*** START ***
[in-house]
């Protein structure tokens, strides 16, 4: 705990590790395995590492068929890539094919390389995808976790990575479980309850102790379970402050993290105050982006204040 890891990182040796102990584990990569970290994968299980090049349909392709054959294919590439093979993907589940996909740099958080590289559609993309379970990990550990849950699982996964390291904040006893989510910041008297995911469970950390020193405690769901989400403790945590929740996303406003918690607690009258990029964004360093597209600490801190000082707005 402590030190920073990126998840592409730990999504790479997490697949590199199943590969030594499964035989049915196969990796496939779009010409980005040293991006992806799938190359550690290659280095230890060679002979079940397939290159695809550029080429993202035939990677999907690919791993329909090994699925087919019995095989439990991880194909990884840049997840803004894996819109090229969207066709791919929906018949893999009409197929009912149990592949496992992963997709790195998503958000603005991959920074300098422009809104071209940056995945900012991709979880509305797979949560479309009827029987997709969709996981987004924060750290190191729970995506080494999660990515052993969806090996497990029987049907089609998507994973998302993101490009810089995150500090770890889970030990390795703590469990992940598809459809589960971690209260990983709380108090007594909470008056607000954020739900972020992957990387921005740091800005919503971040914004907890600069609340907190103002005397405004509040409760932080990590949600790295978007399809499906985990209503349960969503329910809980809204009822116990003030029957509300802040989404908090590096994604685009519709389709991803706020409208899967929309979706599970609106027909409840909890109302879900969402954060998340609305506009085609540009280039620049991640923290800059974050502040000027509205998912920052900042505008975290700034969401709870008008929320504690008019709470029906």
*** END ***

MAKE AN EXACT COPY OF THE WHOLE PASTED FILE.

[in-house]
């Protein structure tokens, strides 16, 4: 705990590790395995590492068929890539094919390389995808976790990575479980309850102790379970402050993290105050982006204040 890891990182040796102990584990990569970290994968299980090049349909392709054959294919590439093979993907589940996909740099958080590289559609993309379970990990550990849950699982996964390291904040006893989510910041008297995911469970950390020193405690769901989400403790945590929740996303406003918690607690009258990029964004360093597209600490801190000082707005 402590030190920073990126998840592409730990999504790479997490697949590199199943590969030594499964035989049915196969990796496939779009010409980005040293991006992806799938190359550690290659280095230890060679002979079940397939290159695809550029080429993202035939990677999907690919791993329909090994699925087919019995095989439990991880194909990884840049997840803004894996819109090229969207066709791919929906018949893999009409197929009912149990592949496992992963997709790195998503958000603005991959920074300098422009809104071209940056995945900012991709979880509305797979949560479309009827029987997709969709996981987004924060750290190191729970995506080494999660990515052993969806090996497990029987049907089609998507994973998302993101490009810089995150500090770890889970030990390795703590469990992940598809459809589960971690209260990983709380108090007594909470008056607000954020739900972020992957990387921005740091800005919503971040914004907890600069609340907190103002005397405004509040409760932080990590949600790295978007399809499906985990209503349960969503329910809980809204009822116990003030029957509300802040989404908090590096994604685009519709389709991803706020409208899967929309979706599970609106027909409840909890109302879900969402954060998340609305506009085609540009280039620049991640923290800059974050502040000027509205998912920052900042505008975290700034969401709870008008929320504690008019709470029906």